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Metvixia

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Metvixia

Metvixia Side Effects Center

Medical Editor: John P. Cunha, DO, FACOEP

Metvixia (methyl aminolevulinate) Cream, 16.8% makes your skin more sensitive to light and is used in combination with red light therapy to treat a skin condition called actinic keratosis of the face and scalp. The brand name of this medication is discontinued, but generic versions may be available. Common side effects include mild skin redness, warmth, burning, or swelling; puffy eyes; slight pain; or itching, peeling, scabs or crusting of treated skin.

Photodynamic therapy (PDT) for non-hyperkeratotic actinic keratoses with Metvixia Cream is a multi-stage process: Two treatment sessions one week apart should be administered. Not more than one gram (half tube) of Metvixia (methyl aminolevulinate cream) Cream should be applied per treatment session. Metvixia may interact with amiodarone, oral diabetes medications, diltiazem, furosemide, porfimer, quinidine, tacrolimus, verteporfin, ACE inhibitors, antibiotics, diuretics, nonsteroidal anti-inflammatory drugs (NSAIDs), or sulfa drugs. Tell your doctor all medications and supplements you use. It is not known if Metvixia is harmful to a fetus. Before taking this medication, tell your doctor if you are pregnant or plan to become pregnant during treatment. It is unknown if this drug passes into breast milk or if it could harm a nursing baby. Consult your doctor before breastfeeding.

Our Metvixia (methyl aminolevulinate) Cream, 16.8% Side Effects Drug Center provides a comprehensive view of available drug information on the potential side effects when taking this medication.

This is not a complete list of side effects and others may occur. Call your doctor for medical advice about side effects. You may report side effects to FDA at 1-800-FDA-1088.

What is Patient Information in Detail?

Easy-to-read and understand detailed drug information and pill images for the patient or caregiver from Cerner Multum.

Metvixia in Detail - Patient Information: Side Effects

Get emergency medical help if you have any of these signs of an allergic reaction: hives; difficulty breathing; swelling of your face, lips, tongue, or throat.

Call your doctor at once if you have severe stinging, burning, redness, oozing, or swelling of treated skin areas, especially if you have these effects for longer than 3 weeks after treatment.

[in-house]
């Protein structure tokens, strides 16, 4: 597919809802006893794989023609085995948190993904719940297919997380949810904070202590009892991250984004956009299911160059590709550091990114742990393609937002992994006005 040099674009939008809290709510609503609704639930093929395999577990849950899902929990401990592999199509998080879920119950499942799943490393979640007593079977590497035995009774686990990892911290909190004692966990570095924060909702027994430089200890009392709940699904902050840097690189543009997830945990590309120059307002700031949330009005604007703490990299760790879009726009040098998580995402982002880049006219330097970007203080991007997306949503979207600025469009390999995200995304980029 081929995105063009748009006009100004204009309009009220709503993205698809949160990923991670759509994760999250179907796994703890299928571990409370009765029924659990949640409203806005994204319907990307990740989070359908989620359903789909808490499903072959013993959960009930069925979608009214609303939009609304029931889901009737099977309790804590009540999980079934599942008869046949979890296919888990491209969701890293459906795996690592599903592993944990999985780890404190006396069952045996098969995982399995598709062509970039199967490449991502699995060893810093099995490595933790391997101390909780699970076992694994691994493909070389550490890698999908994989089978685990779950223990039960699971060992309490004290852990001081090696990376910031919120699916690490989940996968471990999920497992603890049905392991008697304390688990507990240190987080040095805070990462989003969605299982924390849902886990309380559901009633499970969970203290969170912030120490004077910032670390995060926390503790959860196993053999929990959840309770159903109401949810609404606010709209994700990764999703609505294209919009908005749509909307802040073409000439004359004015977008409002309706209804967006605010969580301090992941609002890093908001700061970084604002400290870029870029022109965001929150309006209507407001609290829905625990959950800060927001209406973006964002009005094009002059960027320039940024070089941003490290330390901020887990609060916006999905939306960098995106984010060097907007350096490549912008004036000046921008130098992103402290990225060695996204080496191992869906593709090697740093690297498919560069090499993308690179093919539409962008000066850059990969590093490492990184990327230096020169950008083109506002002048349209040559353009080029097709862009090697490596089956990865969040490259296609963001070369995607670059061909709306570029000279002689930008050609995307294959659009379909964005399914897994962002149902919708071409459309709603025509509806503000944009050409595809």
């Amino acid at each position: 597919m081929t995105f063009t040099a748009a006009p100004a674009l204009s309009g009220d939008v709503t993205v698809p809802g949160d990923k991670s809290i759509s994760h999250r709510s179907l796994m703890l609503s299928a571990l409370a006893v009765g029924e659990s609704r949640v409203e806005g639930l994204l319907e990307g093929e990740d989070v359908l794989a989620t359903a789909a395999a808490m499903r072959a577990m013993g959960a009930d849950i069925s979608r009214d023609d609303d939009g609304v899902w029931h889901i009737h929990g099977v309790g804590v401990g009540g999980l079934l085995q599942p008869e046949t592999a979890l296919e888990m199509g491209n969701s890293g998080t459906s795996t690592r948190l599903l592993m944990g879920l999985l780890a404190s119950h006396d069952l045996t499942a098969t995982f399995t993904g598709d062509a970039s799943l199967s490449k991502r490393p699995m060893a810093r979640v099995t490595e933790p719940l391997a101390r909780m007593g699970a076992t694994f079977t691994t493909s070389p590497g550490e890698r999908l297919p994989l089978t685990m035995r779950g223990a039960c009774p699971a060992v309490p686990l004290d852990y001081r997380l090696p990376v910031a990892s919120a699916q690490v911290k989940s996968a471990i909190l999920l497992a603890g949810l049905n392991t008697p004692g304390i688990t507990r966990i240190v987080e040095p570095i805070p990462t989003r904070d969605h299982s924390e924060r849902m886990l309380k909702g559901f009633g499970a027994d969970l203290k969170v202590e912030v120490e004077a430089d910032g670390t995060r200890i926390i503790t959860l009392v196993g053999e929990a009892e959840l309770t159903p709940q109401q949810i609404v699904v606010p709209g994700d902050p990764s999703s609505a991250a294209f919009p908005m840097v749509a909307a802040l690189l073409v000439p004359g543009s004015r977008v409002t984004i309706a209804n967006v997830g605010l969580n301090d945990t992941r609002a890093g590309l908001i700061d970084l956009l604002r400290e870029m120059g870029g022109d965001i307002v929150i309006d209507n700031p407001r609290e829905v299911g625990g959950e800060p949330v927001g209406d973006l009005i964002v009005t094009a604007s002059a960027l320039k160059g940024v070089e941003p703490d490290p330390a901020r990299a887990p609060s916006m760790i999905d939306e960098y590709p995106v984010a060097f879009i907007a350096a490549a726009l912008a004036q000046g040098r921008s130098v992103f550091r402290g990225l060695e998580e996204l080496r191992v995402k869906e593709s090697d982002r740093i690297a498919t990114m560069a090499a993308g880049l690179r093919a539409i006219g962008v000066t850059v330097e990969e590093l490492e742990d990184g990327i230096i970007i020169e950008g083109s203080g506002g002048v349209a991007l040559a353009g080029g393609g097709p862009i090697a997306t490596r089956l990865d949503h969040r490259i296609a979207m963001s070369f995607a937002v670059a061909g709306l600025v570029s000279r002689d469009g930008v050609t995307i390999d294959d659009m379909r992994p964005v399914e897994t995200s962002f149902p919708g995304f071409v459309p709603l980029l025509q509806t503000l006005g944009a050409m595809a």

Less serious side effects may include:

  • mild skin redness, warmth, burning, or swelling;
  • puffy eyes;
  • slight pain; or
  • itching, peeling, scabs or crusting of treated skin.

This is not a complete list of side effects and others may occur. Tell your doctor about any unusual or bothersome side effect.

Read the entire detailed patient monograph for Metvixia (Methyl Aminolevulinate Cream) »

What is Prescribing information?

The FDA package insert formatted in easy-to-find categories for health professionals and clinicians.

Metvixia FDA Prescribing Information: Side Effects
(Adverse Reactions)

SIDE EFFECTS

Dermal Safety Studies

Studies in healthy volunteer subjects and subjects with actinic keratoses previously treated with Metvixia (methyl aminolevulinate cream) -PDT on at least 4 previous occasions have demonstrated that Metvixia (methyl aminolevulinate cream) Cream has the potential to cause irritancy and sensitization. A cumulative irritancy and sensitization (allergenicity) study of Metvixia (methyl aminolevulinate cream) Cream with a cross-sensitization challenge with aminolevulinic acid (ALA) was performed in 156 subjects. Metvixia (methyl aminolevulinate cream) Cream was applied 3 times each week for 3 weeks (total of 9 applications), to separate sites on the back of healthy volunteers. After each application, the area was covered by an aluminum Finn Chamber. After the 3-week continuous treatment period and a 2-week interval without further applications, subjects were challenged with Metvixia (methyl aminolevulinate cream) Cream, Metvixia (methyl aminolevulinate cream) vehicle, ALA, and ALA-vehicle creams for 48 hours. Assessment of skin reactions was performed 48, 72, and 96 h after start of the challenge cream application. Only 98 of the 156 subjects tested entered the challenge phase because of a high incidence of local irritancy evident as erythema. Of the 58 subjects who were challenged with Metvixia (methyl aminolevulinate cream) Cream, 30 (52 %) showed contact sensitization. Of the 98 subjects who were challenged with ALA, only 2 (2 %) showed equivocal reactions the remaining subjects having negative responses.